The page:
I now want to further develop this technology by collaborating with a company/startup. If anybody can help me in any way, kindly inbox me.

When you say your proposed machine converts atmospheric heat in useful power (electricity I suppose), where is the waste heat rejected? Into water cooler than the air, or something?    

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10 minutes ago, Ken Fabian said:

There were solar updraft towers proposals around, warming the air in a flared "hothouse" base. Is that what Revl has in mind?

440px-SolarChimneyManzanares_view_from_8

 

Other ways of using low grade heat to make mechanical movement or electricity include stirling engines and thermocouples.

Thanks for posting this. I was scratching my head thinking I had read something about chimneys. But they seem to need to be very tall, and are even more of a blot on the landscape than wind turbines. I wonder what sort of payback time they achieve and how they compare in Watts/m² with solar panels these days.  

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On 5/13/2021 at 1:22 PM, exchemist said:

Thanks for posting this. I was scratching my head thinking I had read something about chimneys. But they seem to need to be very tall, and are even more of a blot on the landscape than wind turbines. I wonder what sort of payback time they achieve and how they compare in Watts/m² with solar panels these days.  

Natural draught is used extensively as a power source, but not in an obvious way.

It doesn't provide enough power to pull combustion air through a commercial power station, but it contributes significantly in reducing the power requirement of the forced- & induced-draught fans. Similarly, natural draught cooling towers (and domestic coal fires for those old enough to remember them) don't need forced ventilation in order to maintain air flow.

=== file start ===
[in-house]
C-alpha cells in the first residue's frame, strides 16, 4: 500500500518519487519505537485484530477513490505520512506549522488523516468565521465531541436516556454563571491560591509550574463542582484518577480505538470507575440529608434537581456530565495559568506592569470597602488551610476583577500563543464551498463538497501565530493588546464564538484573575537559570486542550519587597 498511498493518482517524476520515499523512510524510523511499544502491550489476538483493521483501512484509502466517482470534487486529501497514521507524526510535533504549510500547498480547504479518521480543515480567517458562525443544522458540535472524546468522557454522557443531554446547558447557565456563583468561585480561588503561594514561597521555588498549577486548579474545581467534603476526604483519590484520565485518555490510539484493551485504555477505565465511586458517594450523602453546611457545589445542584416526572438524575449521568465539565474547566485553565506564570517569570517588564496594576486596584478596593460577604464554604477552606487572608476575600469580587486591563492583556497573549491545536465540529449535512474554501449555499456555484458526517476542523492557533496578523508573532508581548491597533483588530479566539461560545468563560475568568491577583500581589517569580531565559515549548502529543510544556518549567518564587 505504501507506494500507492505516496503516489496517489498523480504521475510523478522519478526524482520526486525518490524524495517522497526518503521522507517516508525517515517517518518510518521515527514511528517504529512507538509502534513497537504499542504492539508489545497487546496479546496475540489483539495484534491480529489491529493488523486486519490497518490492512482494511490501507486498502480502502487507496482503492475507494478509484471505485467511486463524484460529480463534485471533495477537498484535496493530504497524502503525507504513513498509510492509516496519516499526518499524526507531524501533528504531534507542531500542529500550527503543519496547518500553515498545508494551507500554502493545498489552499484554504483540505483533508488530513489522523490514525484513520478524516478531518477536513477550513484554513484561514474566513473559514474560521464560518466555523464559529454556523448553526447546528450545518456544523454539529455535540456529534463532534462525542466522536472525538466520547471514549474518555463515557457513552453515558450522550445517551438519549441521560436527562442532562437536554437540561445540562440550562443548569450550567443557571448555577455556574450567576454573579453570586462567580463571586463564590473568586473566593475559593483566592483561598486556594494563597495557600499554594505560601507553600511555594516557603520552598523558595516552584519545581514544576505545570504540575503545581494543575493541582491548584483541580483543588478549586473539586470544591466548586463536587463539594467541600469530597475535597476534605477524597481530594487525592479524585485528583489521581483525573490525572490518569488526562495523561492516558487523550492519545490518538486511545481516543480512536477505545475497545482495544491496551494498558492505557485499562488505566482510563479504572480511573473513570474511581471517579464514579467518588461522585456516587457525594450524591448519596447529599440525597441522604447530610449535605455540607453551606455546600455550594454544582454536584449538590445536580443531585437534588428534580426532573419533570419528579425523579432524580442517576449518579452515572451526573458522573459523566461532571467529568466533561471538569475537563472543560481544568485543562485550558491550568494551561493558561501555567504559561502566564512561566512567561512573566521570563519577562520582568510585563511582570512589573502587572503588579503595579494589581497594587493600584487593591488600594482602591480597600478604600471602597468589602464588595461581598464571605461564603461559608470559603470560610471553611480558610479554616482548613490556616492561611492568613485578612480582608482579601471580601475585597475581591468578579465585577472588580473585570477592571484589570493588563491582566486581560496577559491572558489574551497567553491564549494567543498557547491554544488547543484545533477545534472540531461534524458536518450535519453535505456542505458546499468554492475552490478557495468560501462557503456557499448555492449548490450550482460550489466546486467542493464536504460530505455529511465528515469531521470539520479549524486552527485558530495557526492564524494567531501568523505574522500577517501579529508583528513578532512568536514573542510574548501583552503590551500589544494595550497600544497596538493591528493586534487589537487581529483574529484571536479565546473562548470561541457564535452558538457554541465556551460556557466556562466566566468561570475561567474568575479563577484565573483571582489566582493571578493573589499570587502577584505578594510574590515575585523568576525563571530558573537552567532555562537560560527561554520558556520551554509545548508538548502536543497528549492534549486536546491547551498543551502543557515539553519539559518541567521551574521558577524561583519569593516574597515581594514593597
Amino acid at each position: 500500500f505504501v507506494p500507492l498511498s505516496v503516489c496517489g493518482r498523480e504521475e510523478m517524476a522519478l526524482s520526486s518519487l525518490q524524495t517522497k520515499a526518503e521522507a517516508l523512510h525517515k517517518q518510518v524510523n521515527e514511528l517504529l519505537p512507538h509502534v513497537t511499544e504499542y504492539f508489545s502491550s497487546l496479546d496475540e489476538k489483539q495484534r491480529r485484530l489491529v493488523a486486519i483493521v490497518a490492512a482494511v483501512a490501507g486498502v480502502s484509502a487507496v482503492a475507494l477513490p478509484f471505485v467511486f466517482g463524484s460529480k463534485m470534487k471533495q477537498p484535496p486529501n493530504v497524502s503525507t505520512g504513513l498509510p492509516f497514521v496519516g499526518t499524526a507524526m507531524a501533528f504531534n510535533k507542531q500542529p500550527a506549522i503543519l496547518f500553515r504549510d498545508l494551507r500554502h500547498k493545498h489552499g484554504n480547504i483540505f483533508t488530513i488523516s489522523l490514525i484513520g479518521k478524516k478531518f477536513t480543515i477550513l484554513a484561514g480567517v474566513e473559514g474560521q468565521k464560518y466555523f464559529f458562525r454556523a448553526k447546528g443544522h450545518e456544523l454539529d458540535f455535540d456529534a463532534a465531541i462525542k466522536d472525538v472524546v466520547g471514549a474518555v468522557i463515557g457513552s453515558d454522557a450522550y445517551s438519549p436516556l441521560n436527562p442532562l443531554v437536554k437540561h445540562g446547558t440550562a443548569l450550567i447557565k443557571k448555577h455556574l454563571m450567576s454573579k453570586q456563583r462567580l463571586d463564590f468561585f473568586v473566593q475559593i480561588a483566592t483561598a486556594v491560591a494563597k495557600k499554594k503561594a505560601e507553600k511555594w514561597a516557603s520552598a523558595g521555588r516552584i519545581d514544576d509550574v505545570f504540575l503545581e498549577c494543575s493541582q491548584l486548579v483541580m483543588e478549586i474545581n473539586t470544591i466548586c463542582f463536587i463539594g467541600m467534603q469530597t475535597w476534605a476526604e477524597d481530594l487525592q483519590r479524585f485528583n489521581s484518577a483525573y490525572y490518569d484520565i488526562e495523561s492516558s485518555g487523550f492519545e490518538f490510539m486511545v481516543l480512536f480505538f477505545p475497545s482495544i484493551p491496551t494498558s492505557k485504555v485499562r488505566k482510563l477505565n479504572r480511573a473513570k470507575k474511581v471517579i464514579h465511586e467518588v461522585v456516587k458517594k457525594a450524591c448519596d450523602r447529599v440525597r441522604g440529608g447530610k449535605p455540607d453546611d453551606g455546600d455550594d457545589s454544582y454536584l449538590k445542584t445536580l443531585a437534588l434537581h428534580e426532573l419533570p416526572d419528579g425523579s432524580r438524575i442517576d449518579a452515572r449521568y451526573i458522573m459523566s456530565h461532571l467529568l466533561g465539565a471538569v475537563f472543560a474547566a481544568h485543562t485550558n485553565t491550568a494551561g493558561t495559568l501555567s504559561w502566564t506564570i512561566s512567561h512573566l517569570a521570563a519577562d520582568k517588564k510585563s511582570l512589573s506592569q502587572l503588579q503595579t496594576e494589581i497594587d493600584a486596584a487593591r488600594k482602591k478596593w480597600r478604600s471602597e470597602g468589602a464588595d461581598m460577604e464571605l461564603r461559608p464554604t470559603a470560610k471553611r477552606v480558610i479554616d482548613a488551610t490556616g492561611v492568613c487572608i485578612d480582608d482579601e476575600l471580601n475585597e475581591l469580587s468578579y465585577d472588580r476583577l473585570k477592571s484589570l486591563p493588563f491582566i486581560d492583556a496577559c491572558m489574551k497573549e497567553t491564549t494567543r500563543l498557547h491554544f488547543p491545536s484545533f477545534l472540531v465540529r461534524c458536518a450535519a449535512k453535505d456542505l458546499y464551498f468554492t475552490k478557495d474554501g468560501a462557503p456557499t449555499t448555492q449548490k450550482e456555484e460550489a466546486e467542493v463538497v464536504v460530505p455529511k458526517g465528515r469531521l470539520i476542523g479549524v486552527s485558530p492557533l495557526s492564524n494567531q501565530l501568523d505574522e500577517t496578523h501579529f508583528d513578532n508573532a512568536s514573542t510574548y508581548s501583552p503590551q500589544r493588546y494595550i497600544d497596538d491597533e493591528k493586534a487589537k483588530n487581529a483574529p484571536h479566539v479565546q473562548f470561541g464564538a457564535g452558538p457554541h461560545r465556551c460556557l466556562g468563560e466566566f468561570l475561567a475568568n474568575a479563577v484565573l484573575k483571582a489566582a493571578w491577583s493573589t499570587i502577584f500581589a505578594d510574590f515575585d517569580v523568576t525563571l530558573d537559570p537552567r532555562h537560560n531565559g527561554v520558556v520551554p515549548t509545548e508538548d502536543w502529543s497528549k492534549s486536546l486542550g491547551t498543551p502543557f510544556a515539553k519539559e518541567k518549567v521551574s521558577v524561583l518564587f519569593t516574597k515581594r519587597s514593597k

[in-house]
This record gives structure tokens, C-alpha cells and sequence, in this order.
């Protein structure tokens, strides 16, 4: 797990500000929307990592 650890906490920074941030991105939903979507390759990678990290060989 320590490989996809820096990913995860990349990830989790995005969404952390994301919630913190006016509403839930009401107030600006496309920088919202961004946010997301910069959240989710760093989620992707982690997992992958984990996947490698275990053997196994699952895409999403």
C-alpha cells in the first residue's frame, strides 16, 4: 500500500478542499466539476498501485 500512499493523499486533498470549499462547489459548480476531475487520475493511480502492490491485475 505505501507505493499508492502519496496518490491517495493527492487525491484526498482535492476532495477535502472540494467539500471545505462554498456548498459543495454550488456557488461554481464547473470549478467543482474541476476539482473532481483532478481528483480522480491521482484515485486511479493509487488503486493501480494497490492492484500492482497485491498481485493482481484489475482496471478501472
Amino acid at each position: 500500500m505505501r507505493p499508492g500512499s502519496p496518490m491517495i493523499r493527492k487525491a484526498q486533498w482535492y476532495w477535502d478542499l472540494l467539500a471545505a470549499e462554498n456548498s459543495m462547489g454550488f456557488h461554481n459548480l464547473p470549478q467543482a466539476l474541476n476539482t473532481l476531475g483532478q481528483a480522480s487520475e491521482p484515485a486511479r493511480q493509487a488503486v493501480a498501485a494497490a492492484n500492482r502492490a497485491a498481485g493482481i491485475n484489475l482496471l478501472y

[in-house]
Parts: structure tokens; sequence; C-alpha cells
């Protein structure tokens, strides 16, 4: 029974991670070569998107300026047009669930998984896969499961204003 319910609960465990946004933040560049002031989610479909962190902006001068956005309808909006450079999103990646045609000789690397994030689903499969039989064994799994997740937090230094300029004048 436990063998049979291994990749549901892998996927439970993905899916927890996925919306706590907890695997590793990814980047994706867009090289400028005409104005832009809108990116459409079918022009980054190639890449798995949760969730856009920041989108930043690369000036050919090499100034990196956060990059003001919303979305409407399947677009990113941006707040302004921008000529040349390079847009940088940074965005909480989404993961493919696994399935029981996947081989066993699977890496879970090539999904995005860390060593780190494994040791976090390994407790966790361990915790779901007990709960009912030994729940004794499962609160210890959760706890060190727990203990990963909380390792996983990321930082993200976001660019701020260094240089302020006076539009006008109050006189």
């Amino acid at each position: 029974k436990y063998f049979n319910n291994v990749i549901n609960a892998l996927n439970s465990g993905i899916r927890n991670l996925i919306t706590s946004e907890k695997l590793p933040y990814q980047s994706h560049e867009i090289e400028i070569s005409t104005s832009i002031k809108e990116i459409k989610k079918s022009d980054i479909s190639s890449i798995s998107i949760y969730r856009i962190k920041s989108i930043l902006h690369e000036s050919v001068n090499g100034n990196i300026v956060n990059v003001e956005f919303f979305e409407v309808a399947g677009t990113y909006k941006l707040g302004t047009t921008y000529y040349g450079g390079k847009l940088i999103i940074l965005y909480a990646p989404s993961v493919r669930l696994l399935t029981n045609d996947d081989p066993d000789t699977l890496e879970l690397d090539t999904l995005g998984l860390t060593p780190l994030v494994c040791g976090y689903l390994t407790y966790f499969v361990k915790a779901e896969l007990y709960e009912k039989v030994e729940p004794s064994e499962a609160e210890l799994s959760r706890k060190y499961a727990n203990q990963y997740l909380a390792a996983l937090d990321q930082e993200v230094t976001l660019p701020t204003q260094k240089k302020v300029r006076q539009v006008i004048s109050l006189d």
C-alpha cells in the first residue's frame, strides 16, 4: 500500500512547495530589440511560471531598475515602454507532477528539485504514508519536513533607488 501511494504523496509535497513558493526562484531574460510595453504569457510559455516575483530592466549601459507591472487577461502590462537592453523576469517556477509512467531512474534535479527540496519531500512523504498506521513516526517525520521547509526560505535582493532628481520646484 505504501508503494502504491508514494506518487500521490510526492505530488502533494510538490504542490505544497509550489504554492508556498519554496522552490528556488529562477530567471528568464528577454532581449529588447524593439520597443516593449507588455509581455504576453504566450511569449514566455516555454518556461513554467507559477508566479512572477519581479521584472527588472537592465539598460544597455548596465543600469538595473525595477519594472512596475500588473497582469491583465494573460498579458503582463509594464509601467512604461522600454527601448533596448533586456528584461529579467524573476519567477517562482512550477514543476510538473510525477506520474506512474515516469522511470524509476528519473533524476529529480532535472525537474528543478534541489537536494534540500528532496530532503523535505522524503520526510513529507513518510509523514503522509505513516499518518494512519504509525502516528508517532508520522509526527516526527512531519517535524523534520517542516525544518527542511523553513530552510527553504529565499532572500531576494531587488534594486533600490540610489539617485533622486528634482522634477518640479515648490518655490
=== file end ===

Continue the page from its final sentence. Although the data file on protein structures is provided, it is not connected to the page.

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31 minutes ago, sethoflagos said:

Natural draught is used extensively as a power source, but not in an obvious way.

It doesn't provide enough power to pull combustion air through a commercial power station, but it contributes significantly in reducing the power requirement of the forced- & induced-draught fans. Similarly, natural draught cooling towers (and domestic coal fires for those old enough to remember them) don't need forced ventilation in order to maintain air flow.

 

There are plenty of houses left with solid fuel fires that rely on the chimney draught principle. I remember my mother used to hold a sheet of newspaper across the fireplace when starting the fire, to help it draw at the bottom. Once the suction was so great the newspaper slipped from her palms and went up the chimney, alight, where it started a chimney fire. That was in Edinburgh in the 1950s, before the Clean Air Act put a stop to such things. 

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20 minutes ago, exchemist said:

There are plenty of houses left with solid fuel fires that rely on the chimney draught principle. I remember my mother used to hold a sheet of newspaper across the fireplace when starting the fire, to help it draw at the bottom. Once the suction was so great the newspaper slipped from her palms and went up the chimney, alight, where it started a chimney fire. That was in Edinburgh in the 1950s, before the Clean Air Act put a stop to such things. 

I clearly remember my grandmother starting the fire like that as the family gathered for christmas dinner. The sudden updraught caught her pet budgie by surprise and... it didn't end well.